A hernia is defined as the protrusion of a whole or part of an organ through the wall of the cavity that normally contains it into an abnormal position.
A hiatus hernia describes the protrusion of an organ from the abdominal cavity into the thorax through the oesophageal hiatus (Fig. 1). This is typically the stomach herniating, although less commonly other structures, such as small bowel, colon, or omentum can herniate through. Other types of diaphragmatic hernia also exist.
Hiatus hernias are extremely common, however the exact prevalence in the general population is difficult to accurately state, simply because the majority are completely asymptomatic. It is estimated that around a third of individuals over the age of 50 have a hiatus hernia.
The anatomical classification of hiatus hernia consists of:
- Type I, Sliding Hernia (90%) – the gastro-oesophageal junction (GOJ), the abdominal part of the oesophagus, and frequently the cardia of the stomach move (or “slides”) upwards through the diaphragmatic hiatus into the thorax (Fig. 2A)
- Type II, Rolling Hernia (or para-oesophageal) – an upward movement of the gastric fundus occurs to lie alongside a normally positioned GOJ, which creates a ‘bubble’ of stomach in the thorax. This is a true hernia with a peritoneal sac (Fig. 2B)
- Type III, Mixed Type – both the gastric fundus and the GOJ herniate above the hiatus, with the fundus lying above the GOJ
- Type IV, Other Structures – other structures apart from the stomach herniating through the oesophageal hiatus
Sliding hernia are frequently associated with gastro-oesophageal reflux disease (GORD). Types II-IV are all forms of paraoesophageal hernias, and have a higher risk of gastric ischaemia or volvulus.
A gastric volvulus can also occur whereby the stomach twists on itself by 180 degrees, leading to obstruction of the gastric passage and tissue necrosis, and requires prompt surgical intervention.
Clinically, this can present with Borchardt’s triad: (1) sudden severe epigastric pain (2) retching without vomiting (3) inability to pass a nasogastric tube.
An urgent CT scan is required and often needing emergency surgery
Age is the main risk factor for developing a hiatus hernia, due to a combination of age-related loss of diaphragmatic tone, increasing intrabdominal pressures (e.g. repetitive coughing), and an increased size of diaphragmatic hiatus.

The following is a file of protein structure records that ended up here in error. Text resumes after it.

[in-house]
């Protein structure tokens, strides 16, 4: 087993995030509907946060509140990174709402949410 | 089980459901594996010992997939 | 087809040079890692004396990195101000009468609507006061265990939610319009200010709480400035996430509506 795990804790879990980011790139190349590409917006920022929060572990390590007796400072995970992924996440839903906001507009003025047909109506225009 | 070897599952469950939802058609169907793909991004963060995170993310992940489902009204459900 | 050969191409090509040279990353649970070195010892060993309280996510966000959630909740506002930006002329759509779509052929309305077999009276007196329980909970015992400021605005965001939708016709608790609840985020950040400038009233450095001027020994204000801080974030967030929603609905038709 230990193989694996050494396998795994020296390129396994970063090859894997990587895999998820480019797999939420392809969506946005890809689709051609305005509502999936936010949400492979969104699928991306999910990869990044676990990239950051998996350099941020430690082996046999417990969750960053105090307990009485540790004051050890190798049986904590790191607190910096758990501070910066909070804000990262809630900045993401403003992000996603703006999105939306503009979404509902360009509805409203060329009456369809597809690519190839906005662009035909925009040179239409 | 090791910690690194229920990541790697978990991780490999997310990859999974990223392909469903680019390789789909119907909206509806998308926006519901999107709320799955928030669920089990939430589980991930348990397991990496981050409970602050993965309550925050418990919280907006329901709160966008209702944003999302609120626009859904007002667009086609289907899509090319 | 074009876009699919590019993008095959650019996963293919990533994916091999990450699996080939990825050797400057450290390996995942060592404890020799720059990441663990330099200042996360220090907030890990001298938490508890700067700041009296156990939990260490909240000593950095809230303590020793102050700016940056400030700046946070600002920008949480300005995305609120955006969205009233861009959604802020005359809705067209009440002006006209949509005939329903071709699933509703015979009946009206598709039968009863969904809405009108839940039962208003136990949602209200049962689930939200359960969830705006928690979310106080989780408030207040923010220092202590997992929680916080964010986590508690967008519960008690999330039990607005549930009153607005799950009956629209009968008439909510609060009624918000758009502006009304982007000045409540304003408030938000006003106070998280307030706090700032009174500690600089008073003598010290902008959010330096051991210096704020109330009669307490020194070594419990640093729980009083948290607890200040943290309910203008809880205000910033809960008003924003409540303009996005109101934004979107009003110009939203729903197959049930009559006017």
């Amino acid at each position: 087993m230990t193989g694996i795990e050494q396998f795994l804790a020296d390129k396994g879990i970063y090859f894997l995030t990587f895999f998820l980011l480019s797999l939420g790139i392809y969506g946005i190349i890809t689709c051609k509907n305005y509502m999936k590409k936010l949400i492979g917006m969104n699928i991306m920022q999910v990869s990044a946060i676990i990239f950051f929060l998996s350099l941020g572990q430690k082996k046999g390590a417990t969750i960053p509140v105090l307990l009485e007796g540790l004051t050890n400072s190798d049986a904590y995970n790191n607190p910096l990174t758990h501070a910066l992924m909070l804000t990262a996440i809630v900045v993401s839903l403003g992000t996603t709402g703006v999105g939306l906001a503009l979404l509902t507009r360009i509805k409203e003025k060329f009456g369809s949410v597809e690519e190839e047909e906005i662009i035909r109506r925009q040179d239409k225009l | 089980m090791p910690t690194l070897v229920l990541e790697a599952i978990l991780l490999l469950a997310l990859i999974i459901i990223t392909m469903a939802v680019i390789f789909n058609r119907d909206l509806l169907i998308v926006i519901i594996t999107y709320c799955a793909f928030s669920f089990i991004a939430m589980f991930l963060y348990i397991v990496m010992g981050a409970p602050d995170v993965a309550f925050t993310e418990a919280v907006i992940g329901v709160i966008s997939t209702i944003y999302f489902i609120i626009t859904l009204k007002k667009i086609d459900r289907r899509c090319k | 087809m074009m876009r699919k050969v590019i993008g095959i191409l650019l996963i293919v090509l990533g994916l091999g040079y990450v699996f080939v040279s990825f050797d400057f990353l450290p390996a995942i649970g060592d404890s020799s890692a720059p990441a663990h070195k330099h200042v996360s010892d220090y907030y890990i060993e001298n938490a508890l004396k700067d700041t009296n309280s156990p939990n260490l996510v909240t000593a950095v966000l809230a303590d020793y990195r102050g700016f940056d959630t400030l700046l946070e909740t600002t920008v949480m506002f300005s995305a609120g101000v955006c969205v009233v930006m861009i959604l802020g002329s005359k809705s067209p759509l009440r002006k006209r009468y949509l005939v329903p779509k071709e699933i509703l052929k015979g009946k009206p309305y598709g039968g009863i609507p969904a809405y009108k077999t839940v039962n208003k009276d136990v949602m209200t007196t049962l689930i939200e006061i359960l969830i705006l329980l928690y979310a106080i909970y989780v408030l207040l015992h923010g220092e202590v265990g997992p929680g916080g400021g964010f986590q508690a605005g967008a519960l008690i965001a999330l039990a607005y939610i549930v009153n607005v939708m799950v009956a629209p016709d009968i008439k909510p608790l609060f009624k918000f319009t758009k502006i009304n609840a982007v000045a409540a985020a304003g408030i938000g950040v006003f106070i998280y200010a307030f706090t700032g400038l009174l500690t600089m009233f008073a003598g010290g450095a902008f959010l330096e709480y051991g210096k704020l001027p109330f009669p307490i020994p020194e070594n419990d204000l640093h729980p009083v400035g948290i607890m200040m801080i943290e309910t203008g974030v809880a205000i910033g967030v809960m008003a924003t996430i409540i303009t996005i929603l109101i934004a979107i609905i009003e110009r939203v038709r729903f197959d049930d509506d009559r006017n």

Pregnancy, obesity, and ascites are also risk factors, due to increased intra-abdominal pressure and superior displacement of the viscera. Previous oesophageal and stomach surgery also increase the risk of developing hiatus hernia, due to the disruption to the oesophageal hiatus.
The vast majority of hiatus hernias are completely asymptomatic.
For those with symptoms, the majority present with gastro-oesophageal reflux disease, mainly epigastric pain, made worse by lying flat. These symptoms often do not fully resolve with treatment.
Less common symptoms include hiccups or palpitations (due to irritation of the diaphragm or pericardial sac), vomiting, swallowing difficulties, or anaemia (secondary to oesophageal ulceration or bleeding from gastric body in hernia*)
The clinical examination is typically normal. In patients with a sufficiently large hiatus hernia, bowel sounds may be auscultated within the chest.
In rare cases, large hiatus hernia can result in gastric outflow obstruction, presenting with early satiety, vomiting, and severe chest pain.
*Cameron lesions are a rare cause of upper GI bleeding that is localised to the gastric body mucosa of patients with large hiatus hernia
The majority of cases are diagnosed on upper GI endoscopy (OGD), as the most common symptom is reflux or epigastric pain. OGD can show an upward displacement of the GOJ (Fig. 4, also termed the ‘Z-line’), as well as any oesophagitis, gastritis, or Barrett’s oesophagus present (and exclude any malignancy).
Many hiatus hernia are often diagnosed incidentally, typically on CT imaging. However, if the hiatus hernia is asymptomatic with no significant features on imaging, then no further investigations are usually required.